Torque

The rotating effect of a force is called a torque or moment of force. Recall that a moment of force or torque is a vector quantity, and the usual two-dimensional convention is that counterclockwise rotations are positive. Torque is calculated as the product of force (F) and the moment arm. The moment arm or leverage is the perpendicular displacement (d±) from the line of action of the force and the axis of rotation (Figure 7.1). The biceps femoris pictured in Figure 7.1 has moment arms that create hip extension and knee flexion torques. An important point is that the moment arm is always the shortest displacement between the force line of action and axis of rotation. This text will use the term torque synony mously with moment of force, even though there is a more specific mechanics-of-mate-rials meaning for torque.

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Figure 7.1. The moment arms (dj for the biceps femoris muscle. A moment arm is the right-angle distance from the line of action of the force to the axis of rotation.

In algebraic terms, the formula for torque is T = F • d±, so that typical units of torque are N-m and lb •ft. Like angular kinematics, the usual convention is to call counterclockwise (ccw) torques positive and clockwise ones negative. Note that the size of the force and the moment arm are equally important in determining the size of the torque created. This has important implications for maximizing performance in many activities. A person wanting to create more torque can increase the applied force or increase their effective moment arm. Increasing the moment arm is often easier and faster than months of conditioning! Figure 7.2 illustrates two positions where a therapist can provide resistance with a hand dynamometer to manually test the isometric strength of the elbow extensors. By positioning their arm more distal (position 2), the therapist increases the moment arm and decreases the force they must create to balance the torque created by the patient and gravity (Tp).

Figure 7.2. Increasing the moment arm for the therapist's (position 2) manual resistance makes it easier to perform a manual muscle test that balances the extensor torque created by the patient (Tp).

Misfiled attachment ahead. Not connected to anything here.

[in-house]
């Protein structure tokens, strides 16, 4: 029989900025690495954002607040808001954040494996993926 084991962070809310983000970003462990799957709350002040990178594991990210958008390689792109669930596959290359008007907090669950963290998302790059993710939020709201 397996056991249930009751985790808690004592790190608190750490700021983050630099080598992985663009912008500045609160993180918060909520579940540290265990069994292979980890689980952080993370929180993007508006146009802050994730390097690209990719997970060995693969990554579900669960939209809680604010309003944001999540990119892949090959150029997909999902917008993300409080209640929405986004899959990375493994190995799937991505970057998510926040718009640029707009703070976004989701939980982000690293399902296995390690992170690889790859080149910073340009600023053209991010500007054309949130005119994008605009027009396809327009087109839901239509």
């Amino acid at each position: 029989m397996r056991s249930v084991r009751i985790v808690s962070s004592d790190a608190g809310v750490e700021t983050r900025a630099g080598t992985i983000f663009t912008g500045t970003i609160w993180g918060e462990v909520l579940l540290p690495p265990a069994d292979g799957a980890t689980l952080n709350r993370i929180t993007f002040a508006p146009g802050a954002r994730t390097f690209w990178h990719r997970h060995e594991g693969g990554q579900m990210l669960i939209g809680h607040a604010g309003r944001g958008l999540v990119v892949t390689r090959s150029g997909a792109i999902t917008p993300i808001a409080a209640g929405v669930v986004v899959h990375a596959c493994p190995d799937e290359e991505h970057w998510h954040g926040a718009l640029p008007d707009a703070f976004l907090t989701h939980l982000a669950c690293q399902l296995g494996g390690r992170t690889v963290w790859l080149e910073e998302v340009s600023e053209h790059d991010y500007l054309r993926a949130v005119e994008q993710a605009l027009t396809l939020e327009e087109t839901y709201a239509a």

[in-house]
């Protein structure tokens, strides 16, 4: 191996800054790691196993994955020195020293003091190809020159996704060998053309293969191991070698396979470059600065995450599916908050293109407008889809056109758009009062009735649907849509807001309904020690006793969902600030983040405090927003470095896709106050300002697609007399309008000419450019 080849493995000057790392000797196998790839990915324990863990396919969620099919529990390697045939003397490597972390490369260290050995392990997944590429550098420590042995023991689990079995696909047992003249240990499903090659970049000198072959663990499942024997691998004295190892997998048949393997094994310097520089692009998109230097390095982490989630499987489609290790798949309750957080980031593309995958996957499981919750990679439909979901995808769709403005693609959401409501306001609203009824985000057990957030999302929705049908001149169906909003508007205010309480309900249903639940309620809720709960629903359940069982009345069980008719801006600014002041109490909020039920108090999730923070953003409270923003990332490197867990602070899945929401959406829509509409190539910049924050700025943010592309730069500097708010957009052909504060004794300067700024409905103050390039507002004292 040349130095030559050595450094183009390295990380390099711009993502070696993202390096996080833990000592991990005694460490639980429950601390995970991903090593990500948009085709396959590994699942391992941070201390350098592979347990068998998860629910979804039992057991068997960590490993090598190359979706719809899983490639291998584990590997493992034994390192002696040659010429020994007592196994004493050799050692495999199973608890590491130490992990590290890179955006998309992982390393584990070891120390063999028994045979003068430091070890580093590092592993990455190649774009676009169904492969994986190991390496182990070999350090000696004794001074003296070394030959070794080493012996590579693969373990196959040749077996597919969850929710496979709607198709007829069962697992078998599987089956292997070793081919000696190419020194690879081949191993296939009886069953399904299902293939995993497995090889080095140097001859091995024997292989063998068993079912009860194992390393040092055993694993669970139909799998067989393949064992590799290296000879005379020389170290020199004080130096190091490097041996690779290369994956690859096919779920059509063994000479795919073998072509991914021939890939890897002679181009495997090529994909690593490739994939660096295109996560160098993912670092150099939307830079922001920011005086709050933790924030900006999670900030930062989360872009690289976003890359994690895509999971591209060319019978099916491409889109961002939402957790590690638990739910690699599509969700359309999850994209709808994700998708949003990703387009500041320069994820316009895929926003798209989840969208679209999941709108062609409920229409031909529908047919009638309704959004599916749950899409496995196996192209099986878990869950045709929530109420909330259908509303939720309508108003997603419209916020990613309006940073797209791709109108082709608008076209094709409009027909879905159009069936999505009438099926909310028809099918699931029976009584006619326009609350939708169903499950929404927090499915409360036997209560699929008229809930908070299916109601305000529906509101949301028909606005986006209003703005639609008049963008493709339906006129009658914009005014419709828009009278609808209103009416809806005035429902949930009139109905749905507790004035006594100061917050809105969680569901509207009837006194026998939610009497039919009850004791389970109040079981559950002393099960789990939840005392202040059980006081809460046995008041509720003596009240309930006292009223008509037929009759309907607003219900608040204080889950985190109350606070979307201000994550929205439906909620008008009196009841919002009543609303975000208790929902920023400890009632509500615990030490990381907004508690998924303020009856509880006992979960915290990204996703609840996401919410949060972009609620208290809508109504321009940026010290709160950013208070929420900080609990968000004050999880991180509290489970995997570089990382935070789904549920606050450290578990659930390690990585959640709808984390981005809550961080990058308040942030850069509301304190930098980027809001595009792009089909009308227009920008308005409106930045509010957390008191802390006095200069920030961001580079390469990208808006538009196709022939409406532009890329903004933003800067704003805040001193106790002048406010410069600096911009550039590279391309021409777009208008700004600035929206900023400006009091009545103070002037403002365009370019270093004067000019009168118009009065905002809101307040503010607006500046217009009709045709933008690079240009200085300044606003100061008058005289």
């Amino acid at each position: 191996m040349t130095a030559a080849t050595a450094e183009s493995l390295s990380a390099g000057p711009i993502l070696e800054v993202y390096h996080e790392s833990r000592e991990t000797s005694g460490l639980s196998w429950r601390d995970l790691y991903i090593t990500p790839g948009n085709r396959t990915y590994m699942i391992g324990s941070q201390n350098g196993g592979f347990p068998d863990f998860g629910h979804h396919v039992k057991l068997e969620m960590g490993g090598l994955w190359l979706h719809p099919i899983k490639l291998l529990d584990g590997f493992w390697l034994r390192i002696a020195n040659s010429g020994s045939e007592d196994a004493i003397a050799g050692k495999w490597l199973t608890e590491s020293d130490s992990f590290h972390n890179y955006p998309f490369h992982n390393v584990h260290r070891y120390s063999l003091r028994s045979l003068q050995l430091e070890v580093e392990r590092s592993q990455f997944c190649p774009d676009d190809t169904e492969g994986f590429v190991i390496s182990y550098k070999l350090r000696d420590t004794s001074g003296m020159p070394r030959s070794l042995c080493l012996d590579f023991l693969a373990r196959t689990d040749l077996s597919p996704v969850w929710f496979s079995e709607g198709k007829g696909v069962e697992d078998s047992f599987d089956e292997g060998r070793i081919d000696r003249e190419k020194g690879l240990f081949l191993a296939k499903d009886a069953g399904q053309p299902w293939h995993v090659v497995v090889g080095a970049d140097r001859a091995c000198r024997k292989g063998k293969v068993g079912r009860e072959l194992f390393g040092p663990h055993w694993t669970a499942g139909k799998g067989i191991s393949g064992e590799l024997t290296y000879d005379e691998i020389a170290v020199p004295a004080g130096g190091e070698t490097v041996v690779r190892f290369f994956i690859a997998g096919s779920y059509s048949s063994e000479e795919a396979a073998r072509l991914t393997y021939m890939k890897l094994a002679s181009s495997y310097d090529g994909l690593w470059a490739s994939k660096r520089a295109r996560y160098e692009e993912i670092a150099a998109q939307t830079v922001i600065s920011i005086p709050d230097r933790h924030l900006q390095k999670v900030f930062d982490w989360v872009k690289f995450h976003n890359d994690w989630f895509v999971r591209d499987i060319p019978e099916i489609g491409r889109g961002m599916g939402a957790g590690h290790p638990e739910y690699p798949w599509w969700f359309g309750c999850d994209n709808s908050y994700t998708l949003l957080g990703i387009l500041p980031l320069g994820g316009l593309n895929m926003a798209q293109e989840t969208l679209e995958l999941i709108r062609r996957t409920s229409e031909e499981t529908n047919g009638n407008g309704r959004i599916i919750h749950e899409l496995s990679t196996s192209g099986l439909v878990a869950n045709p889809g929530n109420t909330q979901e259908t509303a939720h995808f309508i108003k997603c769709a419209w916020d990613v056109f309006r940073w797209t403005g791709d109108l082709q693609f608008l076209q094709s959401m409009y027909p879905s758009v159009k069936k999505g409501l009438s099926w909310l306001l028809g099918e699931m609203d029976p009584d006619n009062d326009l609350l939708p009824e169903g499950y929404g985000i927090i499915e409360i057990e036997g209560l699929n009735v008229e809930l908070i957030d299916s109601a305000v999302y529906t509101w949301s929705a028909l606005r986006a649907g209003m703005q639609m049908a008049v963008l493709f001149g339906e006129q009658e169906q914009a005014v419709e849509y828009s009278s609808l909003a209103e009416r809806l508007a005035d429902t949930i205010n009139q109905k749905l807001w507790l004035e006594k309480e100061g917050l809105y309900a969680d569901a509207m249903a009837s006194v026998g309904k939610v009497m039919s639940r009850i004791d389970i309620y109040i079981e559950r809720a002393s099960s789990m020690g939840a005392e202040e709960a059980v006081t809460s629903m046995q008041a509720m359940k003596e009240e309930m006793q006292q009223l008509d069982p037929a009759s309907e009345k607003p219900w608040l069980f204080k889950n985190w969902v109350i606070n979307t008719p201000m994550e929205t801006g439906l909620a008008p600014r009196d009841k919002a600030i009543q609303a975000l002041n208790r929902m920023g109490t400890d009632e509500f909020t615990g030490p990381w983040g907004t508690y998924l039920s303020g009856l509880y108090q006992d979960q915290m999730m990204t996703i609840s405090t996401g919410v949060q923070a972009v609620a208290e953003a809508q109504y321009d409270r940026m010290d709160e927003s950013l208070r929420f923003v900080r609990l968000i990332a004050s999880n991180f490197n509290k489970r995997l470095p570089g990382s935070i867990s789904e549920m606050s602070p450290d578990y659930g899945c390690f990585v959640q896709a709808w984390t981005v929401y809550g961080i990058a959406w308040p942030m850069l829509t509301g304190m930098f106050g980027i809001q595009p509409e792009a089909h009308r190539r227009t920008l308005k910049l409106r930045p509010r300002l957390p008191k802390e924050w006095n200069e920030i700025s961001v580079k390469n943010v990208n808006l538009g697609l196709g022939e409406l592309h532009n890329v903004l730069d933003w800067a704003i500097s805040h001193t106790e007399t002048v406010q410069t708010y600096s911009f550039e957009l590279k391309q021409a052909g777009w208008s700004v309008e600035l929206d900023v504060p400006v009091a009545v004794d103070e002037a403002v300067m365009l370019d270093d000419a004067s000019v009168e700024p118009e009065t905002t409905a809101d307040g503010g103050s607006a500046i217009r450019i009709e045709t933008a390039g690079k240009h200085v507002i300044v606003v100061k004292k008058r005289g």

Activity:Torque and Levers

Take a desk ruler (^12-inch) and balance it on a sturdy small cylinder like a highlighter. Place a dime at the 11-inch position and note the behavior of the ruler.Tap the 1-inch position on the ruler with your index finger and note the motion of the dime. Which torque was larger: the torque created by the dime or your finger? Why? Tap the ruler with the same effort on different positions on the ruler with the dime at 11 inches and note the motion of the dime. Modify the position (axis of rotation) of the highlighter to maximize the moment arm for the dime and note how much force your finger must exert to balance the lever in a horizontal position. How much motion in the dime can you create if you tap the ruler? In these activities you have built a simple machine called a lever.A lever is a nearly rigid object rotated about an axis. Levers can be built to magnify speed or force. Most human body segment levers magnify speed because the moment arm for the effort is less than the moment arm for the resistance being moved.A biceps brachii must make a large force to make a torque larger than the torque created by a dumbbell, but a small amount of shortening of the muscle creates greater rotation and speed at the hand. Early biomechani-cal research was interested in using anatomical leverage principles for a theory of high-speed movements, but this turned out to be a dead end because of the discovery of sequential coordination of these movements (Roberts, 1991).

Let's look at another example of applying forces in an optimal direction to maximize torque output. A biomechanics student takes a break from her studies to bring a niece to the playground. Let's calculate the torque the student creates on the merry-go-round by the force F1 illustrated in Figure 7.3. Thirty pounds of force times the moment arm of 4 feet is equal to 120 lb •ft of torque. This torque can be considered positive because it acts counterclockwise. If on the second spin the student pushes with the same magnitude of force (F2) in a different direction, the torque and angular motion created would be smaller because of the smaller moment arm (dB). Use the conversion factor in Appendix B to see how many N-m are equal to 120 lb •ft of torque.

Good examples of torque measurements in exercise science are the joint torques measured by isokinetic dynamometers. The typical maximum isometric torques of several muscle groups for males are listed in Table 7.1. These torques should give you a good idea of some "ballpark" maximal values for many major joints. Peak

Table 7.1

Typical Isometric Joint Torques Measured by Isokinetic Dynamometers

Peak torques

Table 7.1

Typical Isometric Joint Torques Measured by Isokinetic Dynamometers

Peak torques

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